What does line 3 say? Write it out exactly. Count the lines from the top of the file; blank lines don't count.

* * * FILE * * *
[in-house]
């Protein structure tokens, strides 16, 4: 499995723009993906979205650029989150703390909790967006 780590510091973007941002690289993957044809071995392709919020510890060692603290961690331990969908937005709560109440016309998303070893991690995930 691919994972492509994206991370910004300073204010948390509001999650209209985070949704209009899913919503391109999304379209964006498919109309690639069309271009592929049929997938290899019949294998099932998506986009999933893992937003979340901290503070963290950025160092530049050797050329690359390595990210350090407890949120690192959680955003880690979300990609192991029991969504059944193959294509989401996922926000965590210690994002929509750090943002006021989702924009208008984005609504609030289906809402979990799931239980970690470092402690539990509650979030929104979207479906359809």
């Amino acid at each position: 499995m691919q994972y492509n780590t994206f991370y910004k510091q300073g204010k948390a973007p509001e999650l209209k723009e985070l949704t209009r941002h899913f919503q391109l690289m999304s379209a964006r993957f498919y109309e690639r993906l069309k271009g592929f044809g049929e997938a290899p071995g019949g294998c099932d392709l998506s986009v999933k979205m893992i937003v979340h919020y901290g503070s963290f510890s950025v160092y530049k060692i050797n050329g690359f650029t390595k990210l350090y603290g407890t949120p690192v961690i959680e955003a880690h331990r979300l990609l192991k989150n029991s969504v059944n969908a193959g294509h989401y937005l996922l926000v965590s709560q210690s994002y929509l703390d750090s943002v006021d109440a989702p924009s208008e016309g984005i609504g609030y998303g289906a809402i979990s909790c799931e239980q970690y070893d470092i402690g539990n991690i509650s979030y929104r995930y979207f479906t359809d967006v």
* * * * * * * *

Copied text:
């Amino acid at each position: 499995m691919q994972y492509n780590t994206f991370y910004k510091q300073g204010k948390a973007p509001e999650l209209k723009e985070l949704t209009r941002h899913f919503q391109l690289m999304s379209a964006r993957f498919y109309e690639r993906l069309k271009g592929f044809g049929e997938a290899p071995g019949g294998c099932d392709l998506s986009v999933k979205m893992i937003v979340h919020y901290g503070s963290f510890s950025v160092y530049k060692i050797n050329g690359f650029t390595k990210l350090y603290g407890t949120p690192v961690i959680e955003a880690h331990r979300l990609l192991k989150n029991s969504v059944n969908a193959g294509h989401y937005l996922l926000v965590s709560q210690s994002y929509l703390d750090s943002v006021d109440a989702p924009s208008e016309g984005i609504g609030y998303g289906a809402i979990s909790c799931e239980q970690y070893d470092i402690g539990n991690i509650s979030y929104r995930y979207f479906t359809d967006v």